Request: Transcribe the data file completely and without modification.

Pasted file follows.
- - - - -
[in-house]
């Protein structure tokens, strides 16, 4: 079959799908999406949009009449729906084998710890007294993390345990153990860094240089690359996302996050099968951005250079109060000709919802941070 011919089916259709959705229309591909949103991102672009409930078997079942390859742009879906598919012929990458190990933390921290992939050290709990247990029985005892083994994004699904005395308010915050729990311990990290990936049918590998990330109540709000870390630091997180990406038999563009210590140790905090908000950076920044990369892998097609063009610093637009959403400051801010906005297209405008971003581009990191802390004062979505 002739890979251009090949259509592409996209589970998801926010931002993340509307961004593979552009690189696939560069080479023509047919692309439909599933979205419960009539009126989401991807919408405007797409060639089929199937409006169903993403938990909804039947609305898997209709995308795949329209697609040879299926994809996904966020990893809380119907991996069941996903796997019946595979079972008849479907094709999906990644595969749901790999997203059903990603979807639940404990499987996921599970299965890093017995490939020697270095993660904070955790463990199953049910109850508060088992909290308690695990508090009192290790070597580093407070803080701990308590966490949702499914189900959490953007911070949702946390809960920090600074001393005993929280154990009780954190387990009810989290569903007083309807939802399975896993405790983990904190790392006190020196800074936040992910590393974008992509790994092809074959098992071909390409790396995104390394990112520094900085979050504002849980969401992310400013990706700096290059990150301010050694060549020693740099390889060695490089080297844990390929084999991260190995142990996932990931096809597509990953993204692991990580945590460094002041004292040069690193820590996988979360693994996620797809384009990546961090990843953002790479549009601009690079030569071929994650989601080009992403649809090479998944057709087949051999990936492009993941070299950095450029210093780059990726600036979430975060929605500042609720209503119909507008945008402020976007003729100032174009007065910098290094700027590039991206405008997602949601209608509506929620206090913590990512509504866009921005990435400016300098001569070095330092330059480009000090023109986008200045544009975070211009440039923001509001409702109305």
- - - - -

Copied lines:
[in-house]
């Protein structure tokens, strides 16, 4: 079959799908999406949009009449729906084998710890007294993390345990153990860094240089690359996302996050099968951005250079109060000709919802941070 011919089916259709959705229309591909949103991102672009409930078997079942390859742009879906598919012929990458190990933390921290992939050290709990247990029985005892083994994004699904005395308010915050729990311990990290990936049918590998990330109540709000870390630091997180990406038999563009210590140790905090908000950076920044990369892998097609063009610093637009959403400051801010906005297209405008971003581009990191802390004062979505 002739890979251009090949259509592409996209589970998801926010931002993340509307961004593979552009690189696939560069080479023509047919692309439909599933979205419960009539009126989401991807919408405007797409060639089929199937409006169903993403938990909804039947609305898997209709995308795949329209697609040879299926994809996904966020990893809380119907991996069941996903796997019946595979079972008849479907094709999906990644595969749901790999997203059903990603979807639940404990499987996921599970299965890093017995490939020697270095993660904070955790463990199953049910109850508060088992909290308690695990508090009192290790070597580093407070803080701990308590966490949702499914189900959490953007911070949702946390809960920090600074001393005993929280154990009780954190387990009810989290569903007083309807939802399975896993405790983990904190790392006190020196800074936040992910590393974008992509790994092809074959098992071909390409790396995104390394990112520094900085979050504002849980969401992310400013990706700096290059990150301010050694060549020693740099390889060695490089080297844990390929084999991260190995142990996932990931096809597509990953993204692991990580945590460094002041004292040069690193820590996988979360693994996620797809384009990546961090990843953002790479549009601009690079030569071929994650989601080009992403649809090479998944057709087949051999990936492009993941070299950095450029210093780059990726600036979430975060929605500042609720209503119909507008945008402020976007003729100032174009007065910098290094700027590039991206405008997602949601209608509506929620206090913590990512509504866009921005990435400016300098001569070095330092330059480009000090023109986008200045544009975070211009440039923001509001409702109305």